On some days I think it is mid-March: at 8 or 9+ degrees Celsius the days are quite warm at present, although the nights are still cold and frosts are to be expected. As I look out the kitchen window, I can see snow squalls on the mountain, and also flowers in the garden. This is a worthy reminder that winter is not gone yet, but we can still be gardening, given some suitable clothing.
Here beside the ocean, last year’s perrennial growth can now be cut back and tidied up. As regards the soil, I think it is still too wet and cold to be worked properly, so ideally new plantings etc. can be left to early Spring proper.
So, shake out the old coat and head out into the fresh air if you can. Or get in touch with me. A little bit done now makes for more time relaxing in the spring sunshine (sometimes everything just seems to suddenly grow overnight: we must have all had that experience). March is just around the corner…. I often think of the old English expression “Mad as a March hare”.
Now is the time to store away items to protect them from the winter: furniture, frost-prone pots, hammocks, and such, and to clean up the tools in the shed. Being Halloween today, I will be using a few items this evening.
And the leaves…. On dry days, I like to run the mulching mower over the leaves to feed the lawn, and pile other leaves where they can usefully compost down without being blown around. However, we missed the cool dry autumn it seems, and November rains came in October, making clean-up a soggy affair. Here on the east side of Vancouver Island we are at least in the rain shadow of the mountains, but that is a relative term, given that the west side of the island is officially Temperate Rainforest. Well, at least it is not snowing, yet.
So… November looks like it could be this year’s October, which is something to look forward to.
Although there are some newspaper articles with good information on these moth larvae: basic biology and how to deal with them, it is a shame that sprays have sometimes been used due to complaints of aesthetic nature, since they also kill non-target insects, including predators and parasites (that help bring the populations back down again in the longer term).
If the caterpillar tents are not too high, I use a pole pruner to cut down the tent webbing and dispose of it. This is best done early or late in the day, when the caterpillars are concentrated in the tent shelter. Spraying with a hose I have found to be ineffective.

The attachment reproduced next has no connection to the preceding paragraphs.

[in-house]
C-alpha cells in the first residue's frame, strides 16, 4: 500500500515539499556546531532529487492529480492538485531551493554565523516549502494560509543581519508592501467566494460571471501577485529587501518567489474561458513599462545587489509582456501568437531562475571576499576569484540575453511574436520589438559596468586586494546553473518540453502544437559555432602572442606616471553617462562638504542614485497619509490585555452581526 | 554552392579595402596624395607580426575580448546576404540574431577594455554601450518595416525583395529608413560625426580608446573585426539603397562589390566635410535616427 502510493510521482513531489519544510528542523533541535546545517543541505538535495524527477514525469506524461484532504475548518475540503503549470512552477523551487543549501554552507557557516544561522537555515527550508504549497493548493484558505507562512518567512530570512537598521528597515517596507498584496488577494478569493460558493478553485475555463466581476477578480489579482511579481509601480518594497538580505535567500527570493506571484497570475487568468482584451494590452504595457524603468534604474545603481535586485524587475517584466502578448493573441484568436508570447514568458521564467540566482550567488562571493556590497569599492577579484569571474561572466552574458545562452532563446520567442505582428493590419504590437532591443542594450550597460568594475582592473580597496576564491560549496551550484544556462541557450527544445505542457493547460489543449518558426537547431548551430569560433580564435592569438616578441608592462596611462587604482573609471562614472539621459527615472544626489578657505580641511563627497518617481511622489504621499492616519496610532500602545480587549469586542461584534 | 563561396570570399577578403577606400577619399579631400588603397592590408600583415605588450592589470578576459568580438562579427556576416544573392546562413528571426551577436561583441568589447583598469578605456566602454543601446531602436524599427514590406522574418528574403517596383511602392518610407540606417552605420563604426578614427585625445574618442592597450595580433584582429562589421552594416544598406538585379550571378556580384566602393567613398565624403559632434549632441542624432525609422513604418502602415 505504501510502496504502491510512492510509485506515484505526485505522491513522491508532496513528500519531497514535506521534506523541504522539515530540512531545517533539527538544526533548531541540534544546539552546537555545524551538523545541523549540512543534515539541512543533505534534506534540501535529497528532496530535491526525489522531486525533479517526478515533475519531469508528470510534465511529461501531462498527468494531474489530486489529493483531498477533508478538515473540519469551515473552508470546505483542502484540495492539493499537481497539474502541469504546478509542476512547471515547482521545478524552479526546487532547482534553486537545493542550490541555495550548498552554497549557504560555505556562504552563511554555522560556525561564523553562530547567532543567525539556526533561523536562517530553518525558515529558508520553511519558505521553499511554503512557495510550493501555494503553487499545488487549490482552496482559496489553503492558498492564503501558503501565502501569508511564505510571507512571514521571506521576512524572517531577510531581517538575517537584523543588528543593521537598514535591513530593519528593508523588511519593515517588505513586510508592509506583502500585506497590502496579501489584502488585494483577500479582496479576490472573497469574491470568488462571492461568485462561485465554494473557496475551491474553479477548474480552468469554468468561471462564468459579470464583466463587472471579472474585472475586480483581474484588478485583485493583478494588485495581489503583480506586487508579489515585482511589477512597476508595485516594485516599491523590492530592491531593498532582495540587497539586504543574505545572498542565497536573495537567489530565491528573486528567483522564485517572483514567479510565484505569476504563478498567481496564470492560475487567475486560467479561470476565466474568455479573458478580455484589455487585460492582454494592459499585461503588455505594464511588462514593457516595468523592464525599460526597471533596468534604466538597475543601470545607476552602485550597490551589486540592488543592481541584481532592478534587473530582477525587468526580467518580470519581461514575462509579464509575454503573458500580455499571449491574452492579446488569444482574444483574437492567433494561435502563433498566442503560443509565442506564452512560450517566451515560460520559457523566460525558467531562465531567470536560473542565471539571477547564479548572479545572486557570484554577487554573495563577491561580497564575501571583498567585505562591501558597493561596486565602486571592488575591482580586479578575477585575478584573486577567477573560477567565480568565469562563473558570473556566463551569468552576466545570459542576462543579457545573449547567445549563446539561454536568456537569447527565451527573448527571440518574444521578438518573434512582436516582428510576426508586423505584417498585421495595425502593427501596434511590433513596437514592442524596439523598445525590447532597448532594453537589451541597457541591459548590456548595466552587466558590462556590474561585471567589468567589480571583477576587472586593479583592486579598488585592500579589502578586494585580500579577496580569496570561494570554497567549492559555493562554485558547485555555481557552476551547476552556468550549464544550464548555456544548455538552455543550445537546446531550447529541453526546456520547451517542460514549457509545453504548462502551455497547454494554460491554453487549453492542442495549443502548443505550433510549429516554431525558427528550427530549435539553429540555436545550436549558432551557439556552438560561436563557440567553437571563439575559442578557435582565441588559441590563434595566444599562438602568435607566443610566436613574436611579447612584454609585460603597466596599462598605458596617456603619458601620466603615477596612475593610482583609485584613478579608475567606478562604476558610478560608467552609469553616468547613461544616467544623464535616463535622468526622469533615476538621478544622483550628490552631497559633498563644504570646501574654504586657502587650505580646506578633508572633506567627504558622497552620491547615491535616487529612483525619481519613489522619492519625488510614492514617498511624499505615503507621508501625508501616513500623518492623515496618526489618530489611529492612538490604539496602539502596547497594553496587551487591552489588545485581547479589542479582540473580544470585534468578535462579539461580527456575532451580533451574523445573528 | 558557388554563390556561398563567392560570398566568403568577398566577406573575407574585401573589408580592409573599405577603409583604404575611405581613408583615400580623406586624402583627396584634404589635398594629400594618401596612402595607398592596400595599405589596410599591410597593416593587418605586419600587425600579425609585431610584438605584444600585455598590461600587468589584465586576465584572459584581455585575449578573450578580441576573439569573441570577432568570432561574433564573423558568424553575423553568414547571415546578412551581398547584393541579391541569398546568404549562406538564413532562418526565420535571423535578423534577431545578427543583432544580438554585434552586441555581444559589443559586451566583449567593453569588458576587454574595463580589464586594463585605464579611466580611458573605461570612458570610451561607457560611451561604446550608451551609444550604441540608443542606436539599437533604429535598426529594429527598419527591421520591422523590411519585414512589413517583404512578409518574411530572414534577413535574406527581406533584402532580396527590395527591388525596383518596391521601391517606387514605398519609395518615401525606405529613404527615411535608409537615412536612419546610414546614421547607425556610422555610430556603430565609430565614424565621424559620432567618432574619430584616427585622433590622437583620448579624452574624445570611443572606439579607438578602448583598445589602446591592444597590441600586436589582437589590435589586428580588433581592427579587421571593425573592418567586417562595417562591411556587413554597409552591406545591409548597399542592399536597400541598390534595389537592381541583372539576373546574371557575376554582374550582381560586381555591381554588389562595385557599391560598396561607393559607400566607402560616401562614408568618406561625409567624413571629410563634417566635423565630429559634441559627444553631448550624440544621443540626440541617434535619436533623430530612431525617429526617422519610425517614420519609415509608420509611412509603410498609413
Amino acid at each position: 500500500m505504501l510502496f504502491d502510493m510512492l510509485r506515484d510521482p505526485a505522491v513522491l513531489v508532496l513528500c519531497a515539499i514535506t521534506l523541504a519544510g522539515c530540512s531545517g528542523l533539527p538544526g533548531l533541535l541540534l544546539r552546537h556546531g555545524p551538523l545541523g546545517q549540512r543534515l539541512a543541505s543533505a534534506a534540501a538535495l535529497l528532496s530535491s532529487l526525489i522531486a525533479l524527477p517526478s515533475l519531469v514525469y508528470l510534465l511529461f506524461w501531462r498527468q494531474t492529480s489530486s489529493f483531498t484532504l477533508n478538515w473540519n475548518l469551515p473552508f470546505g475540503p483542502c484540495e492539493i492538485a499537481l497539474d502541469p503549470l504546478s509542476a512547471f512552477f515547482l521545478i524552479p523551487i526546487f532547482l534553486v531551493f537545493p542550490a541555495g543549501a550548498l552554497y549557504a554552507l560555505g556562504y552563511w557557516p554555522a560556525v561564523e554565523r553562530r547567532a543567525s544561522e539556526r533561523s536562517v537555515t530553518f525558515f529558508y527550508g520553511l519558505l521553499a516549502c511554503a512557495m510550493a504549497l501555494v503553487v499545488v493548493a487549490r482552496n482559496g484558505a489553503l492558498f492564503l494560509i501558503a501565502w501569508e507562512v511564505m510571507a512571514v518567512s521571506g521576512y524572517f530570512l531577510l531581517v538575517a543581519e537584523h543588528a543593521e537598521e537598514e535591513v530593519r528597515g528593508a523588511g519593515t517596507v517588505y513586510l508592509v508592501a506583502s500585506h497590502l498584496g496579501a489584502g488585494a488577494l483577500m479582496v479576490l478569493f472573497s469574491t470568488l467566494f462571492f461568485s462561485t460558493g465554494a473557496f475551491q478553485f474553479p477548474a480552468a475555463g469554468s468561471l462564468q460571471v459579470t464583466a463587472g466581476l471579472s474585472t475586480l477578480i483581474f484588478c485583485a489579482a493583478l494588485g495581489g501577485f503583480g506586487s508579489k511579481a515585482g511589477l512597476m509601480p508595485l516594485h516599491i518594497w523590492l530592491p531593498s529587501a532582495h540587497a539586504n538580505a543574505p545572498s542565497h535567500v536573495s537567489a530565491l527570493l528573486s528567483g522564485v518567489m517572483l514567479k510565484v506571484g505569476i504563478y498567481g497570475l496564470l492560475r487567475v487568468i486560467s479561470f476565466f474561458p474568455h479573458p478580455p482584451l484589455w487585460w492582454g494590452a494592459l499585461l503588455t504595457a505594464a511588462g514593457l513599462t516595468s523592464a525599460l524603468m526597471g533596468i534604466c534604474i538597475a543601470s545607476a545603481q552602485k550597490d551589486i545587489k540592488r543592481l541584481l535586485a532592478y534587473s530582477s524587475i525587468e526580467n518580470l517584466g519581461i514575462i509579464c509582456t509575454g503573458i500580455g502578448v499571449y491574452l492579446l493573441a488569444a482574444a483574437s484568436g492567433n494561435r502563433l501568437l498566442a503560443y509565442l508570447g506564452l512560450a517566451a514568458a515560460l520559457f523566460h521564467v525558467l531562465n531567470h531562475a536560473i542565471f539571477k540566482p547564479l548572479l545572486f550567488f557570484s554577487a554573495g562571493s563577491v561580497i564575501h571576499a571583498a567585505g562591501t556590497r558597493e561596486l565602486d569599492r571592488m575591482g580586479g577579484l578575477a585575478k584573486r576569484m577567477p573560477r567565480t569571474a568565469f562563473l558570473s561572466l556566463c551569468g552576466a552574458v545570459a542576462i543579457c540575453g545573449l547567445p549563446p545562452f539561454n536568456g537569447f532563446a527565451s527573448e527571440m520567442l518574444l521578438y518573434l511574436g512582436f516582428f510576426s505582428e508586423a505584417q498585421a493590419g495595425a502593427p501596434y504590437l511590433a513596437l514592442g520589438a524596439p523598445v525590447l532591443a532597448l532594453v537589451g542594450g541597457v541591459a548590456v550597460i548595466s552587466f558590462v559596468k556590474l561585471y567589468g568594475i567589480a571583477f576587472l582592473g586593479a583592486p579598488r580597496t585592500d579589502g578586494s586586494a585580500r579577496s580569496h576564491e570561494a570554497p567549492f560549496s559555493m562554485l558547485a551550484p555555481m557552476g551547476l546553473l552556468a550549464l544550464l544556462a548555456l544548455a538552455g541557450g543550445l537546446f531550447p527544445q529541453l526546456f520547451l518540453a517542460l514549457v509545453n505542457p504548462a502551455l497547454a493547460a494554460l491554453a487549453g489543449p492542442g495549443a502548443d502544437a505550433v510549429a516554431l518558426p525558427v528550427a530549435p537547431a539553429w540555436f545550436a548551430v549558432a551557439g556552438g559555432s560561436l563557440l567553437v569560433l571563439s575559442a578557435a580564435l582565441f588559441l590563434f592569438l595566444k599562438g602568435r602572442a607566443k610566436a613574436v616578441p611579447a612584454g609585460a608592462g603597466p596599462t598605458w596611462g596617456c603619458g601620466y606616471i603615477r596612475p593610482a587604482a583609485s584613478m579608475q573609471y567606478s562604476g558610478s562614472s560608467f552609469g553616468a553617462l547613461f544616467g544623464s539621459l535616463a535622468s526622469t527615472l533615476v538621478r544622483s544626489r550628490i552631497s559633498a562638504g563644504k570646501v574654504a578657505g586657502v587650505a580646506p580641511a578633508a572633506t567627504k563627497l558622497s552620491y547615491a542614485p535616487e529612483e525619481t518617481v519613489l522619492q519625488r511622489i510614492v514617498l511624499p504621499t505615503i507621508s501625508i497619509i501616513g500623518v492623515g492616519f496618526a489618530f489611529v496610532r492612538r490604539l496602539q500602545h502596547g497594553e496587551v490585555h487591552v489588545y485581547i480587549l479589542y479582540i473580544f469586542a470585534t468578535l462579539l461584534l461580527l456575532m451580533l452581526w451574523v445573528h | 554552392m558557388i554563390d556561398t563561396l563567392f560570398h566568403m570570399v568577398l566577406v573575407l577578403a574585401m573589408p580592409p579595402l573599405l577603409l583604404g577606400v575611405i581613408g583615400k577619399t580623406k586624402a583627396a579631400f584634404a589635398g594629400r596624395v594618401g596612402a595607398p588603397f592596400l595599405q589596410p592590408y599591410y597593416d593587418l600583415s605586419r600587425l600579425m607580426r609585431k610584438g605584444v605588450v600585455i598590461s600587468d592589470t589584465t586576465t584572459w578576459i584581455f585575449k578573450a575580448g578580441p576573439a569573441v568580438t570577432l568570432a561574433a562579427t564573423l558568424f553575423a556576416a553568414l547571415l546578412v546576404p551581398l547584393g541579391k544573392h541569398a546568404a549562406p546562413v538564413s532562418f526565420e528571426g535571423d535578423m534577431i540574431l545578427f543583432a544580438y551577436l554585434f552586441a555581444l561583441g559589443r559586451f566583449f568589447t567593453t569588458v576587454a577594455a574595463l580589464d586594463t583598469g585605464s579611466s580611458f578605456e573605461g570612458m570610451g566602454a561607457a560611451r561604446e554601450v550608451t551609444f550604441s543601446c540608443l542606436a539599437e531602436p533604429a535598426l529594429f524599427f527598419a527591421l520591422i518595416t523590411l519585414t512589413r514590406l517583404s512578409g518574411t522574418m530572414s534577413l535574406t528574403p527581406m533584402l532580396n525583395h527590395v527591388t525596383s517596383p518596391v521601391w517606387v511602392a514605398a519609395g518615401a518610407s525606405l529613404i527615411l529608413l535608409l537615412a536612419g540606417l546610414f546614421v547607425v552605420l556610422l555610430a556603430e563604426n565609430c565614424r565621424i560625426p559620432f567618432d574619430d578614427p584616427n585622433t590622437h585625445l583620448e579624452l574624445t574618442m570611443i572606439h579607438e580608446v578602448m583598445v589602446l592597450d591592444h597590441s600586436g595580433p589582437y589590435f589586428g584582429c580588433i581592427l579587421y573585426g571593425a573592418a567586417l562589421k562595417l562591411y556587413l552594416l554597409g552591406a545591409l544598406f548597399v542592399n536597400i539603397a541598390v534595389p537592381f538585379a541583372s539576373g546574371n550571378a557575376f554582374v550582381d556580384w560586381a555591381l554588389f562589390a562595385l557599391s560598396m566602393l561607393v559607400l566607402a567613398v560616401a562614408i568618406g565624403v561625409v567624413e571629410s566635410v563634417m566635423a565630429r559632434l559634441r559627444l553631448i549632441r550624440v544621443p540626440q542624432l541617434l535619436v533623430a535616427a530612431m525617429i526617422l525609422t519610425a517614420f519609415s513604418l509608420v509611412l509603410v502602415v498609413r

If left unchecked on vulnerable shrubs or trees, foliage can be completely stripped. The “good” news is that all those droppings and dead caterpillars end up in the soil as fertilizer to help with the growth of a new flush of foliage. These pictures were taken on June 5, 2012, at Piper’s Lagoon in Nanaimo:
In my immediate neighbourhood, we are relatively unscathed: just a few tents, although quite a few individuals are found wandering about chewing on the roses etc. Those get a snip with a gardening instrument. The rest will no doubt be predated by wasps etc.
Assuming the tasty leaves (for salad), colourful flowers (for wine), seedheads (for kids to blow) or dried and powdered roots (coffee substitute, but not my favourite) do not convince you of it’s alternative status as Good Thing in the Garden, then what to do about it in the lawn?
Chopping the head off, pouring boiling water or vinegar on it and so on, is very limited since the deep taproot just regrows. That taproot is the reason it does well in your lawn: drawing nutrients from deeper in the soil, it is outcompeting your more shallow-rooted lawngrass if your topsoil is nutrient-poor. Using a long sharp tool is required to dig down deep to remove most of the plant root, and it is necessary to deal quickly with the big round patch of soil that is exposed: carry some grass seed with you as you weed, and sprinkle some in the exposed soil before a new clutch of dandelion seedlings take up residence. The dandelions will return in time, so the long-term approach is also to remove dandelion flowers to prevent seed heads, and also to encourage strong and vigourous grass growth. Allow the grass to shade out the dandelions, so do not cut the grass too low i.e. change the lawn environment to favour taller grass over deep-rooted but low-growing dandelions.
I am very lucky, since my partner says dandelions look pretty.
Our lawn-intensive approach to gardening treats moss as an unwelcome intrusion to be treated, raked out and disposed of as a weed. If you approach a dark moist spot as an opportunity to work with conditions and appreciate what moss can do in a garden, it loses it’s weed status and becomes a fantastic feature. Used extensively in Zen gardens and such, this idea is not new. The photos show naturally occurring mossy trees and rocks in my local park.
Because moss is not hard wearing, consider using stepping stones in a moss law, or encourage it in an appropriate damp niche, such as pond edging, woodland garden glade, or over an old tree stump. Think of the enjoyment to be had from doing less maintenance work and ending up with a special area of the garden. The birds will love it too, as nest building gets underway.
If you do want to tackle moss in the lawn, try pruning to raise the canopy of adjacent trees and shrubs to let more light in, changing your grass variety, and/or an environmentally-friendly dressing.
I see that you can now buy moss “starter kits”. Fortunately I have my own supply of moss, which is being used to edge my new pond. The exposed margin of the pond may feature some nice river rock rising up from a plain of moss… time now to collect the right rock locally, from my neighbour, who is keen that over the next several days I rid him of the river rocks in his vegetable garden.